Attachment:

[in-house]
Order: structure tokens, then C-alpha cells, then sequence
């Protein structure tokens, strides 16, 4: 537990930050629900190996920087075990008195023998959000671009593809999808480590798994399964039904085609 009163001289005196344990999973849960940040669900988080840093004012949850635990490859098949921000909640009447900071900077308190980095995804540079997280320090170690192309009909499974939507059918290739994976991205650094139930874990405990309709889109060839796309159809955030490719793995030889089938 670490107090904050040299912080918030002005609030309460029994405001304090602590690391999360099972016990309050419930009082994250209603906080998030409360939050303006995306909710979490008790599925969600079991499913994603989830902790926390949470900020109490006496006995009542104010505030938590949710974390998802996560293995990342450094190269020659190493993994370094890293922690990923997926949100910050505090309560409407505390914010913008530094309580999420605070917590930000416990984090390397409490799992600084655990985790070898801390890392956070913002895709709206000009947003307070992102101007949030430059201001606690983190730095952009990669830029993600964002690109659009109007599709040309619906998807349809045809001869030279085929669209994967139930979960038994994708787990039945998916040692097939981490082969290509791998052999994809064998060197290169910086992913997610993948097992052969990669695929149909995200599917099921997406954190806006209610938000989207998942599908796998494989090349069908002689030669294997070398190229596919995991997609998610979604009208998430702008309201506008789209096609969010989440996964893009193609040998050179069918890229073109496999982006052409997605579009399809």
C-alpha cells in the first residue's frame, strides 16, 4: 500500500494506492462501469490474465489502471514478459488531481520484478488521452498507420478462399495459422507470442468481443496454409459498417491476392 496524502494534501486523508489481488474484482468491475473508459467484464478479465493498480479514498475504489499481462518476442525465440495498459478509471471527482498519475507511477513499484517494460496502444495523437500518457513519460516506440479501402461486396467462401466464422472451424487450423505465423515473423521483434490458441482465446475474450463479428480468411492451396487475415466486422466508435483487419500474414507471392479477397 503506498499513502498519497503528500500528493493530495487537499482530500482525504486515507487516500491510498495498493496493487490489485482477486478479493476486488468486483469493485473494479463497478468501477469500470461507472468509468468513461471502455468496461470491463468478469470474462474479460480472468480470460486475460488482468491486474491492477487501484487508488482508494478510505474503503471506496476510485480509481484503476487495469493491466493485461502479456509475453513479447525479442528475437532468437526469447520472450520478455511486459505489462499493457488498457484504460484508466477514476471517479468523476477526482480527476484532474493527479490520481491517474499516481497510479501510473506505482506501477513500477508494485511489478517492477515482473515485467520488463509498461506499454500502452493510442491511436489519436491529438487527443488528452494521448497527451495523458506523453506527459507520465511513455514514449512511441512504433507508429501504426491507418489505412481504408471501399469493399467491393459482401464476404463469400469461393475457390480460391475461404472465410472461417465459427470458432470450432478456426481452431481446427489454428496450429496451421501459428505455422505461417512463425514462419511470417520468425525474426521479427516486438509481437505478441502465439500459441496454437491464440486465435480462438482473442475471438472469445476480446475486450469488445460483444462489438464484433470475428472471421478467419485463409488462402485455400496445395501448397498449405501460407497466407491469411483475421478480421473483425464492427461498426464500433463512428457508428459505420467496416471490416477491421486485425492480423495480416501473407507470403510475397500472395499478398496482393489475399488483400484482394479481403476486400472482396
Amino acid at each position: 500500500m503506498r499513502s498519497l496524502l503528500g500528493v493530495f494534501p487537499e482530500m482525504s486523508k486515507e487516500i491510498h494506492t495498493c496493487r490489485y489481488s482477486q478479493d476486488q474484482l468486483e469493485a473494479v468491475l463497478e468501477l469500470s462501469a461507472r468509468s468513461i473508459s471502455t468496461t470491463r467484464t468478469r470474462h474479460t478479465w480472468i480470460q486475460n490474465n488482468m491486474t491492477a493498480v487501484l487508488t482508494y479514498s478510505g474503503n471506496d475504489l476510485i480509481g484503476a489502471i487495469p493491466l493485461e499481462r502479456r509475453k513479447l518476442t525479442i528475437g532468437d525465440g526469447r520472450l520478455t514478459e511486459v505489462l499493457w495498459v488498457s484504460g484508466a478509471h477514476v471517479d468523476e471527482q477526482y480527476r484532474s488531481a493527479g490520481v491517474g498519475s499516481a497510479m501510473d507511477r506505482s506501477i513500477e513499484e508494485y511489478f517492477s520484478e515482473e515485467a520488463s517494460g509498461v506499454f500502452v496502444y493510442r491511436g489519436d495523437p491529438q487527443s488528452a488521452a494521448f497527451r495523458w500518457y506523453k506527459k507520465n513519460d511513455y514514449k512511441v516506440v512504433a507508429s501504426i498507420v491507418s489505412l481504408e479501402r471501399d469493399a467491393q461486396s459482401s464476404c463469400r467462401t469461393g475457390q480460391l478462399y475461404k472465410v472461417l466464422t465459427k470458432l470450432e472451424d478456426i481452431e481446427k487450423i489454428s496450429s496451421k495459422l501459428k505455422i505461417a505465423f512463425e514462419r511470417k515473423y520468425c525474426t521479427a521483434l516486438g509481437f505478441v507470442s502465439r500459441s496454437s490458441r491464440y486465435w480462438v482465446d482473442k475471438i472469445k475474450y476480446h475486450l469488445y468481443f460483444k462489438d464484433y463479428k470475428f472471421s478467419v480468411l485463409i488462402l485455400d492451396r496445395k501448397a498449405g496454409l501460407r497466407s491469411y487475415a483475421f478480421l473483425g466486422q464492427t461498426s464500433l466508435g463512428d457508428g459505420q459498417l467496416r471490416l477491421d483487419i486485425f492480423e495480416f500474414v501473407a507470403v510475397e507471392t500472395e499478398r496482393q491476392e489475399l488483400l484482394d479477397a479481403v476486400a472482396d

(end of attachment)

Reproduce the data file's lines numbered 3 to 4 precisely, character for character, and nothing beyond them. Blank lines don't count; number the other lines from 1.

């Protein structure tokens, strides 16, 4: 537990930050629900190996920087075990008195023998959000671009593809999808480590798994399964039904085609 009163001289005196344990999973849960940040669900988080840093004012949850635990490859098949921000909640009447900071900077308190980095995804540079997280320090170690192309009909499974939507059918290739994976991205650094139930874990405990309709889109060839796309159809955030490719793995030889089938 670490107090904050040299912080918030002005609030309460029994405001304090602590690391999360099972016990309050419930009082994250209603906080998030409360939050303006995306909710979490008790599925969600079991499913994603989830902790926390949470900020109490006496006995009542104010505030938590949710974390998802996560293995990342450094190269020659190493993994370094890293922690990923997926949100910050505090309560409407505390914010913008530094309580999420605070917590930000416990984090390397409490799992600084655990985790070898801390890392956070913002895709709206000009947003307070992102101007949030430059201001606690983190730095952009990669830029993600964002690109659009109007599709040309619906998807349809045809001869030279085929669209994967139930979960038994994708787990039945998916040692097939981490082969290509791998052999994809064998060197290169910086992913997610993948097992052969990669695929149909995200599917099921997406954190806006209610938000989207998942599908796998494989090349069908002689030669294997070398190229596919995991997609998610979604009208998430702008309201506008789209096609969010989440996964893009193609040998050179069918890229073109496999982006052409997605579009399809």
C-alpha cells in the first residue's frame, strides 16, 4: 500500500494506492462501469490474465489502471514478459488531481520484478488521452498507420478462399495459422507470442468481443496454409459498417491476392 496524502494534501486523508489481488474484482468491475473508459467484464478479465493498480479514498475504489499481462518476442525465440495498459478509471471527482498519475507511477513499484517494460496502444495523437500518457513519460516506440479501402461486396467462401466464422472451424487450423505465423515473423521483434490458441482465446475474450463479428480468411492451396487475415466486422466508435483487419500474414507471392479477397 503506498499513502498519497503528500500528493493530495487537499482530500482525504486515507487516500491510498495498493496493487490489485482477486478479493476486488468486483469493485473494479463497478468501477469500470461507472468509468468513461471502455468496461470491463468478469470474462474479460480472468480470460486475460488482468491486474491492477487501484487508488482508494478510505474503503471506496476510485480509481484503476487495469493491466493485461502479456509475453513479447525479442528475437532468437526469447520472450520478455511486459505489462499493457488498457484504460484508466477514476471517479468523476477526482480527476484532474493527479490520481491517474499516481497510479501510473506505482506501477513500477508494485511489478517492477515482473515485467520488463509498461506499454500502452493510442491511436489519436491529438487527443488528452494521448497527451495523458506523453506527459507520465511513455514514449512511441512504433507508429501504426491507418489505412481504408471501399469493399467491393459482401464476404463469400469461393475457390480460391475461404472465410472461417465459427470458432470450432478456426481452431481446427489454428496450429496451421501459428505455422505461417512463425514462419511470417520468425525474426521479427516486438509481437505478441502465439500459441496454437491464440486465435480462438482473442475471438472469445476480446475486450469488445460483444462489438464484433470475428472471421478467419485463409488462402485455400496445395501448397498449405501460407497466407491469411483475421478480421473483425464492427461498426464500433463512428457508428459505420467496416471490416477491421486485425492480423495480416501473407507470403510475397500472395499478398496482393489475399488483400484482394479481403476486400472482396